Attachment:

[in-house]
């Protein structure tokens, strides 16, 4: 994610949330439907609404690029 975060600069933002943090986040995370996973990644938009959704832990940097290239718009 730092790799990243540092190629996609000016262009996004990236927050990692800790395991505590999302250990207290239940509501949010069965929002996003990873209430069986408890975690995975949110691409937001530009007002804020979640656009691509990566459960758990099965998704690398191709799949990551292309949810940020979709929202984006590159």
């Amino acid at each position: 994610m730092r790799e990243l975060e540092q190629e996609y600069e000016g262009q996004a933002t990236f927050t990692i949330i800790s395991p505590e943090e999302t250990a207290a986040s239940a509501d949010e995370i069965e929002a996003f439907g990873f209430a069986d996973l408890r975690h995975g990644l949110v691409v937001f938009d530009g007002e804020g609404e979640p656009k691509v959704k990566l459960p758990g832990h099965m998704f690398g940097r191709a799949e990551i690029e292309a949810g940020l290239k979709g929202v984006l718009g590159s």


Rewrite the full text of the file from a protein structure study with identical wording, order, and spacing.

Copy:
[in-house]
């Protein structure tokens, strides 16, 4: 994610949330439907609404690029 975060600069933002943090986040995370996973990644938009959704832990940097290239718009 730092790799990243540092190629996609000016262009996004990236927050990692800790395991505590999302250990207290239940509501949010069965929002996003990873209430069986408890975690995975949110691409937001530009007002804020979640656009691509990566459960758990099965998704690398191709799949990551292309949810940020979709929202984006590159």
């Amino acid at each position: 994610m730092r790799e990243l975060e540092q190629e996609y600069e000016g262009q996004a933002t990236f927050t990692i949330i800790s395991p505590e943090e999302t250990a207290a986040s239940a509501d949010e995370i069965e929002a996003f439907g990873f209430a069986d996973l408890r975690h995975g990644l949110v691409v937001f938009d530009g007002e804020g609404e979640p656009k691509v959704k990566l459960p758990g832990h099965m998704f690398g940097r191709a799949e990551i690029e292309a949810g940020l290239k979709g929202v984006l718009g590159s």